“How will love arise in a world without nature as we have known it?” This is the central question of Love in the Anthropocene (OR Books, $18), a newly-released collection of two essays and five short stories jointly written by environmental philosopher Dale Jamieson and novelist Bonnie Nadzam.
Against the backdrop of a near-future earth that has been indelibly altered by humanity, Jamieson and Nadzam tell bittersweet stories of love: a father and daughter go on a fishing trip to an artificial park in which every tree, rock, stream, and fish are the product of technological design; two men rekindle a relationship while the city’s homeless are being deported to avoid rising sea levels; three female friends take a vacation from working at a refugee camp to enjoy the artificial pleasures of a domed city; a couple meets in a yoga class and carries on a virtual love affair; a blind date leads to an encounter with the world’s last living tiger.
Love in the Anthropocene has an agenda, but it is an agenda with more questions than answers. The authors address issues of environmental change “by telling stories and sharing meditations, not by issuing predictive declarations that are supposed to provide answers.” These carefully crafted vignettes, replete with moments of quiet beauty as well as deep unease, thoughtfully consider humanity’s effect on nature and nature’s effect on us.
At its heart, this is a book about what is real and about why we value that reality. What is the truth behind our words, our actions, our relationships, and our environment? What happens when our words mask hidden motivations and our emotions push us in conflicting directions? What are the ramifications of a reality composed of flawed imitations: genetically engineered food that doesn’t taste quite right, a stream bed that’s perfectly smooth, a skyline that’s a little too flawless? How do we relate to one another while living in an uncanny valley where nature is but a simulacrum of its former self?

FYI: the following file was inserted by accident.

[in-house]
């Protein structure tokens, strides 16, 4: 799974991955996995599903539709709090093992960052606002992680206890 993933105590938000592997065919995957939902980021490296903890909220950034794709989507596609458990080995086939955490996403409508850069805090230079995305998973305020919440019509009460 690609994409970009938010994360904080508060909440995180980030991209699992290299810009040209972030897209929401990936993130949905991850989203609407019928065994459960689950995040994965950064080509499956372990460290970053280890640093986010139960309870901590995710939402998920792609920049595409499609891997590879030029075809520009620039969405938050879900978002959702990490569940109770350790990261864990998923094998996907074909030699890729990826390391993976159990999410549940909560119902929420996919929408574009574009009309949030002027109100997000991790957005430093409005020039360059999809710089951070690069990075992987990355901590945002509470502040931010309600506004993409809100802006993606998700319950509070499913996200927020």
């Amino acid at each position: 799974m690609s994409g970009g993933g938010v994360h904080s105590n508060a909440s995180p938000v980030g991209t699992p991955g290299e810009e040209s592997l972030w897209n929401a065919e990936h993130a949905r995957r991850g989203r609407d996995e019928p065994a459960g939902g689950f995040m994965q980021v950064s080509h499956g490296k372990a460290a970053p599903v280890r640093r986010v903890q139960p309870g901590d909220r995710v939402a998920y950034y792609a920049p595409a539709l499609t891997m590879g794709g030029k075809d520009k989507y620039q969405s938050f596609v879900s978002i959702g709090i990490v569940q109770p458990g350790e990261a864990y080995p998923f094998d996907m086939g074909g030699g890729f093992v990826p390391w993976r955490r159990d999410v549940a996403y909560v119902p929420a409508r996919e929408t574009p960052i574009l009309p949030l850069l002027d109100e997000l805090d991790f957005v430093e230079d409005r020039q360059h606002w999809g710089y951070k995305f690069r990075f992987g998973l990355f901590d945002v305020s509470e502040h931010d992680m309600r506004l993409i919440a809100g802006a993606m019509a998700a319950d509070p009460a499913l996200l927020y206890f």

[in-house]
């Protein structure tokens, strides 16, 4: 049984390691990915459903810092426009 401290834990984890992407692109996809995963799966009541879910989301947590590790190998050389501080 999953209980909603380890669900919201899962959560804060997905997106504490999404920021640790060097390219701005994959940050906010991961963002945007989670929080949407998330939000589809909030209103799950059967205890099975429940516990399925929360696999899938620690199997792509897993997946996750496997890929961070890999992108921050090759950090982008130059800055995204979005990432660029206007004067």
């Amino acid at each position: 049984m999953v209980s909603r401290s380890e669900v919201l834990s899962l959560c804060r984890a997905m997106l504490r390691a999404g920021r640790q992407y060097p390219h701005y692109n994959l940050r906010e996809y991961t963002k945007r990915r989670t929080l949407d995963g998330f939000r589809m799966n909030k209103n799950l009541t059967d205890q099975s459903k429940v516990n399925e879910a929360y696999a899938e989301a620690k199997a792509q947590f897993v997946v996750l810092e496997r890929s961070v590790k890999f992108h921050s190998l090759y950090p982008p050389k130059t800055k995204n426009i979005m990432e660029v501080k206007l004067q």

Such problems may seem the stuff of speculative sci-fi, but in many real ways the future is already upon us. Love in the Anthropocene persuasively argues that we are already living in an epoch defined by humanity’s mark upon the planet and that we can no longer ignore the impact we are making on the natural world.
As I absorbed these stories I also wondered: what happens when technology continues to progress and the artificial becomes indistinguishable from the natural? Or when we eventually no longer remember what the “real” even was? Will we have lost something vitally important, because we are, at the very deepest level, inextricably linked to nature? Or will we continue to stumble through life and love as we always have, oblivious to the wider consequences of our actions and content to enjoy our — to borrow a phrase from the book — “narcissist’s playground”?
These are the sorts of questions that Love in the Anthropocene raises as it elegantly blurs the lines between literature, philosophy, and environmentalism. By exploring the liminal space between present and future, nature and technology, comfort and ennui, and beauty and pragmatism, Jamieson and Nadzam confront us with questions that don’t have easy answers — but I can think of few better ways of pondering such questions than by reading, and rereading, this book.
Dan is the Executive Editor of the Unfundamentalist blog. He is a writer, graphic designer and IT specialist. He lives in Montana, is married and has two cats.